OK, I spent longer prattling about medicines and air conditioning than I really intended. One thing which has impressed me about Chicago is the public transport. The buses and trains are cheap at $2.25 for a journey or $23 for a pass which is valid for an entire week. This even includes a trip from the airport to the city centre. The buses also have a loudspeaker which gives the name of the next stop or road junction, which makes it really easy to find out where you are and when you need to get off. This is so much better than the buses in Coventry, which are expensive and not part of a properly 'integrated transport' system and half of the drivers don't seem to know their route very well so if you try to ask them if they go past a particular place they can't or won't answer you. The 'Travel West Midlands' company which runs most of the Coventry bus service can't even be arsed putting prices on its website so as an infrequent bus user it's a pain finding out the prices because all the buses are 'exact change only'. The Chicago buses are also exact change, but since all journeys are the same price and that price is well publicised, it's a much friendlier system.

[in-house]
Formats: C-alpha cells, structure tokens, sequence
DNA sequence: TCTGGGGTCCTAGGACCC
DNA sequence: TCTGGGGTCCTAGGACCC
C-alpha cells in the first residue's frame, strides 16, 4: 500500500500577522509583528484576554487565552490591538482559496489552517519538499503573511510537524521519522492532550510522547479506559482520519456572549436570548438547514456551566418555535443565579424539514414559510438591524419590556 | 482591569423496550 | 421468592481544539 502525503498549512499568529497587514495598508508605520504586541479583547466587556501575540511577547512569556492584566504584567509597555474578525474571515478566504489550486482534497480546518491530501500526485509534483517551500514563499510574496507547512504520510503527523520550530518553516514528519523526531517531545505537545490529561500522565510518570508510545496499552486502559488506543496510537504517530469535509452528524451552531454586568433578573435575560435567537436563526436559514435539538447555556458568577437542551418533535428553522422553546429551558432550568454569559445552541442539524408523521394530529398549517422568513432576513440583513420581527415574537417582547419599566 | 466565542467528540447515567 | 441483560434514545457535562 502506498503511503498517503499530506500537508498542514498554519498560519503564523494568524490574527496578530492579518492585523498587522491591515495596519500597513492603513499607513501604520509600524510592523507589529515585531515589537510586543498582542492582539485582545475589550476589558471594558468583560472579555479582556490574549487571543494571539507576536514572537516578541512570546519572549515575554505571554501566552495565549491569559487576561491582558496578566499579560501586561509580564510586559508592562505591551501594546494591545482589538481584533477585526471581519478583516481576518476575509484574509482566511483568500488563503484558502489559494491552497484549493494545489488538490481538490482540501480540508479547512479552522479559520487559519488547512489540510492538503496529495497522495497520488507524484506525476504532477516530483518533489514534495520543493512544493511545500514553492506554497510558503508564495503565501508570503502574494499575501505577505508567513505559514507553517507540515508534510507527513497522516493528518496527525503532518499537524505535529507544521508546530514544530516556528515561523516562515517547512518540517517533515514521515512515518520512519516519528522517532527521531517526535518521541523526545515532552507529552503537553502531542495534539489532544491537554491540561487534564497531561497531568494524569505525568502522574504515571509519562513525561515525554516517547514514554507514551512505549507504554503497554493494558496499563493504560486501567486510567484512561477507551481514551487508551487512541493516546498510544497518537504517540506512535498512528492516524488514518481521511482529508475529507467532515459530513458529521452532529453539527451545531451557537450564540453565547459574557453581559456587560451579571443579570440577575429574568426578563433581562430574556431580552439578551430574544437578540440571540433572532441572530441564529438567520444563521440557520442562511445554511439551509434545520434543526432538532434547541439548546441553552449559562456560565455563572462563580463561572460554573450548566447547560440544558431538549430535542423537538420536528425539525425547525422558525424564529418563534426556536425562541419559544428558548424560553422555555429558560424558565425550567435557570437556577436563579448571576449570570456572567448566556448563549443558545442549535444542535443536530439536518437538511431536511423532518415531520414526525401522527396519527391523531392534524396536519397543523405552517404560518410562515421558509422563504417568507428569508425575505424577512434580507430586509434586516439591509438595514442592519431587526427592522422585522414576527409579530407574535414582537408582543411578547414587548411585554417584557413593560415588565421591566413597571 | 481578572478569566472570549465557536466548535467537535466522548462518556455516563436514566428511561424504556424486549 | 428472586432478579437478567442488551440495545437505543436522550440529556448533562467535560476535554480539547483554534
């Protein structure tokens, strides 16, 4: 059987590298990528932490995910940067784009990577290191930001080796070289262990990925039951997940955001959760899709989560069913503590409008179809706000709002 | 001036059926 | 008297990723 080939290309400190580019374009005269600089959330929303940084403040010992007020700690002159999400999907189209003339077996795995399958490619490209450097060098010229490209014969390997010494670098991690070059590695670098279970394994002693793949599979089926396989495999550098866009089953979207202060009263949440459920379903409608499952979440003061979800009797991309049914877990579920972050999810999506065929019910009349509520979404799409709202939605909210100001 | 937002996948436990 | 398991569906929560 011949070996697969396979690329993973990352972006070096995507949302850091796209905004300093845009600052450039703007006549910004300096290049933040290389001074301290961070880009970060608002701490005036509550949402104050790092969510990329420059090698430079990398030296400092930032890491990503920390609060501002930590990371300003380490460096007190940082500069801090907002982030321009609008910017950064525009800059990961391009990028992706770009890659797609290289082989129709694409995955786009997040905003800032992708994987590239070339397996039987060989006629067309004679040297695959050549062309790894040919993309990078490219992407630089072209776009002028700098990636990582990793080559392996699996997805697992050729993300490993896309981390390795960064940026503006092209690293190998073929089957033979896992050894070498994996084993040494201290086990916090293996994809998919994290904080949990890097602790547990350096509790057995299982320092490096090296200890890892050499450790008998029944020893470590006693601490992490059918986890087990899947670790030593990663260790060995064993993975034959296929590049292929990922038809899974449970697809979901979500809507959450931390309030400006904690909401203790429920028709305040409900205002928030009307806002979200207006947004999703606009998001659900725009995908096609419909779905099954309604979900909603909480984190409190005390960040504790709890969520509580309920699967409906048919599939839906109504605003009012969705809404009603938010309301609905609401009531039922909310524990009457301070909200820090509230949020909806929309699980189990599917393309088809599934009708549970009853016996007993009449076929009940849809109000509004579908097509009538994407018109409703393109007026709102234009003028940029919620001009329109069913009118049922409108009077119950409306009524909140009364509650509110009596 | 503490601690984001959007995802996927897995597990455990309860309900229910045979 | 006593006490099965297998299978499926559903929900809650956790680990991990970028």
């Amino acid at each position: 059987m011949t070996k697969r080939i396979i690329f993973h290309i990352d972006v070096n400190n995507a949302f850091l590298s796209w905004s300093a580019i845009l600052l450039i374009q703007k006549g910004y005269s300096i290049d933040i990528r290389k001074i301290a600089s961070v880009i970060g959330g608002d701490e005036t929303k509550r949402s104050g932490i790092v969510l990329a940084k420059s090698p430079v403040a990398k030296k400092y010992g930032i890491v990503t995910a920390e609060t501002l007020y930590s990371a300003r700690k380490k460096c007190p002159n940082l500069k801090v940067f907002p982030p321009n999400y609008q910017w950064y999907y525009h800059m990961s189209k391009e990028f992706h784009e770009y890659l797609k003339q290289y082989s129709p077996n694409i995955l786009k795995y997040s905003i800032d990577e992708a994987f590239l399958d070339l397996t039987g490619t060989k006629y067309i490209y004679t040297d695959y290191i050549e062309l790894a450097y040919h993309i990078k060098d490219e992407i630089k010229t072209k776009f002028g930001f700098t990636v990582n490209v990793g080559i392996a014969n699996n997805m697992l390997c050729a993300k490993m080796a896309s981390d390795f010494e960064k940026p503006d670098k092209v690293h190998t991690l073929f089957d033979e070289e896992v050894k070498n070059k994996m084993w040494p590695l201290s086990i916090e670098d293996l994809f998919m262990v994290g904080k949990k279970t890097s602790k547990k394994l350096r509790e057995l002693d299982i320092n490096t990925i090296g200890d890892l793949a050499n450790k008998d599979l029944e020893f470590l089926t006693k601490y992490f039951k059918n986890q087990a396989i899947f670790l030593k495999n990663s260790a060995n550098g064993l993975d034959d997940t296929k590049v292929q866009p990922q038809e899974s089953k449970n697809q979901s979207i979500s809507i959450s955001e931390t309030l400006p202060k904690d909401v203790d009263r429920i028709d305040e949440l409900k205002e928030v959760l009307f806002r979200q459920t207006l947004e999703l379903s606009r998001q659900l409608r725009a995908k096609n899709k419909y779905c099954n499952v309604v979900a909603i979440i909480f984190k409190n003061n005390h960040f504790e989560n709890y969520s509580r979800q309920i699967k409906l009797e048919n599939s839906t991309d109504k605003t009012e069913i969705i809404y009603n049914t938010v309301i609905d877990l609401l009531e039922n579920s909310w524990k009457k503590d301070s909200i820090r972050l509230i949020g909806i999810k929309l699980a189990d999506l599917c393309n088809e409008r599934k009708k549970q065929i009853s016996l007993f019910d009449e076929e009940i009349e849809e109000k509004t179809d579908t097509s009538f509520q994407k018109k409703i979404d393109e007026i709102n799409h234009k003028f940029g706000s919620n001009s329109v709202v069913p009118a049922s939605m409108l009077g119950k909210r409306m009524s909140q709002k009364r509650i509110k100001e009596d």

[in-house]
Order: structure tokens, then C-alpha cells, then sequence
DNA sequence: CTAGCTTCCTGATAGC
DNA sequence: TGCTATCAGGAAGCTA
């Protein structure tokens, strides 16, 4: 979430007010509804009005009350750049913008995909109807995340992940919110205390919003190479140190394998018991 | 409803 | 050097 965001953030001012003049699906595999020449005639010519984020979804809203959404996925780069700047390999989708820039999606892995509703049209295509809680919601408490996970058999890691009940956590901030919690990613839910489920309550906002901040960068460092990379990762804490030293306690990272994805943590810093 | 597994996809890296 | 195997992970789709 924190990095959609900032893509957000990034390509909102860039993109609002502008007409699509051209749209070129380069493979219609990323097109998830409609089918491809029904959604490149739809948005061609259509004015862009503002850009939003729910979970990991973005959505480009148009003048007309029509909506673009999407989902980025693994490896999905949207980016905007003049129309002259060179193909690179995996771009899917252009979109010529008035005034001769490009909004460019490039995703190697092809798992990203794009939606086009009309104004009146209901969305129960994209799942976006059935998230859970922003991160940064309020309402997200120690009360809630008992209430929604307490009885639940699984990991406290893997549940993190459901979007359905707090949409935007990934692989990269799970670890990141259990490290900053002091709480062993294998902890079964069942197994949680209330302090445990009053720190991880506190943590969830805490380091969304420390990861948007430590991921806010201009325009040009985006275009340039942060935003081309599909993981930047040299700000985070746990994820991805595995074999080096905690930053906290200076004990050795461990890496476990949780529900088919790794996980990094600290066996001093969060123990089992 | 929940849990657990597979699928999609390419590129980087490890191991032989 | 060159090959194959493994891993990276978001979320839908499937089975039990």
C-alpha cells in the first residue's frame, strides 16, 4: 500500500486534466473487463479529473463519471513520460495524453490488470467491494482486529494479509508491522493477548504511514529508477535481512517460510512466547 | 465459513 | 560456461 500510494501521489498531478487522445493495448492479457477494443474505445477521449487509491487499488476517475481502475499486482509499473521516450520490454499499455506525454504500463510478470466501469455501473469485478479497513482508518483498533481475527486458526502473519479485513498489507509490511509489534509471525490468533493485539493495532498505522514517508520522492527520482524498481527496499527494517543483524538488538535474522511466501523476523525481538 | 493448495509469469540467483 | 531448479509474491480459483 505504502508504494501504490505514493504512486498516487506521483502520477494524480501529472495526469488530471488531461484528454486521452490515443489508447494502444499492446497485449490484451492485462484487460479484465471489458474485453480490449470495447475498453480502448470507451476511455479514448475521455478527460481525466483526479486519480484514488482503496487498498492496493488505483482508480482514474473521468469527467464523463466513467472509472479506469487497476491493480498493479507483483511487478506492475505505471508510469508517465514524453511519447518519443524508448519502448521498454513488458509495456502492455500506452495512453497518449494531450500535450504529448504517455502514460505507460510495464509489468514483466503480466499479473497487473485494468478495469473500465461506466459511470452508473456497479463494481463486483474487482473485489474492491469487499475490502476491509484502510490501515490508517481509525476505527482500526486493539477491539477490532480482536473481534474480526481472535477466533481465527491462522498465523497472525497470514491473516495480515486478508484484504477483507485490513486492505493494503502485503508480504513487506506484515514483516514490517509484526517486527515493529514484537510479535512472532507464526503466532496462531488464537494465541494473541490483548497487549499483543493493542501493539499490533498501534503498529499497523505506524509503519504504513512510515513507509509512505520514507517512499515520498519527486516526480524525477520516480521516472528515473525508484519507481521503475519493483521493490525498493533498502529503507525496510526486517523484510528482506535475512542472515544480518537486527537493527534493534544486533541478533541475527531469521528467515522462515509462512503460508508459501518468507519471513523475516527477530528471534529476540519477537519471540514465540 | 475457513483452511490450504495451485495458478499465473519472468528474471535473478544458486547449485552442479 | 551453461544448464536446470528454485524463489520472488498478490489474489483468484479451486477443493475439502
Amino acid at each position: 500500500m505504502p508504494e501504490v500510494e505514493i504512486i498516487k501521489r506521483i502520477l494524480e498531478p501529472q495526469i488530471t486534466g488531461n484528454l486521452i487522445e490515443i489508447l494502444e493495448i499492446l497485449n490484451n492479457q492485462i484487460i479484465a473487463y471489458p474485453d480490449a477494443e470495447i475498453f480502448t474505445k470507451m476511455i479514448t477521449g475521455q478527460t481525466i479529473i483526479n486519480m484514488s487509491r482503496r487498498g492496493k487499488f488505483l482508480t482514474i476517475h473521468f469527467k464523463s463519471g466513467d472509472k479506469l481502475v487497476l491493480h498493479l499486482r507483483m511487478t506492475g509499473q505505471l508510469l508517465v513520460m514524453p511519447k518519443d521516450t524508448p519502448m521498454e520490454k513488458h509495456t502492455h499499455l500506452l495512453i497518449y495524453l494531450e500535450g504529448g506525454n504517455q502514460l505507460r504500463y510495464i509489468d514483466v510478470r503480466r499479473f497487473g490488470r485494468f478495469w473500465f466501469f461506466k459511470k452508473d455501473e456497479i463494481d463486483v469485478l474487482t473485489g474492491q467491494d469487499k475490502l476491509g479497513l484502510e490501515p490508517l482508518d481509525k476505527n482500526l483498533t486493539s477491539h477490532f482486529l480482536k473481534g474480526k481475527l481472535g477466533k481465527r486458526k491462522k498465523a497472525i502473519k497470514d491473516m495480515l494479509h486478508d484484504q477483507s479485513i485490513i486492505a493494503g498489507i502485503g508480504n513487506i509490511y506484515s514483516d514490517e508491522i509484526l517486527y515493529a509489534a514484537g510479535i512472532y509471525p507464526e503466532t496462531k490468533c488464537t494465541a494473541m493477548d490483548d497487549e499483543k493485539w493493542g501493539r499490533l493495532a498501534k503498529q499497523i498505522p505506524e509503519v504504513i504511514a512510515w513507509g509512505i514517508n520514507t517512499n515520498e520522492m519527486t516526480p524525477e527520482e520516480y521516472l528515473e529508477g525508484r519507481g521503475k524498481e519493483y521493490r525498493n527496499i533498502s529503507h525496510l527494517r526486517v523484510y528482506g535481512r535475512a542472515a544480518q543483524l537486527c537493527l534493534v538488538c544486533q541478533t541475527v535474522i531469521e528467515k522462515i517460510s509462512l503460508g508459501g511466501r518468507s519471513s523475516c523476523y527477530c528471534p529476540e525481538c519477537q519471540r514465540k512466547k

Beer is quite expensive here with pints being between $5-8 depending on bar and type of beer, but a lot of bars seem to stock a good range of 'proper' beers and not just industrial factory-made tasteless lagers. I've been impressed with the beer selection in most of the places I've been to so far.
Food in bars is reasonably priced and of course the portions are enormous. We've not been disappointed by either size of quality. Food in shops is quite expensive, with fruit often costing $1 a piece and snack bars are at least that much too. I was terribly disappointed with the american Tropicana juice. Back home, Tropicana is a premium brand and is nearly all 'freshly squeezed' or at least not from concentrate. All the juices I've seen so far here have been made from concentrate and have other flavours added, usually listed as something like 'Naturally occurring flavours not from Orange' or something similar. The flavour is nowhere near as good as the UK Tropicana.
My psoriasis is quite bad at the moment. I think this may be due to me eating a fairly poor diet recently. During the last month I have been away from home a lot, eating a lot of restaurant meals or take-aways. This means I have been eating more fried food than normal, and hardly any fresh fruit and veg.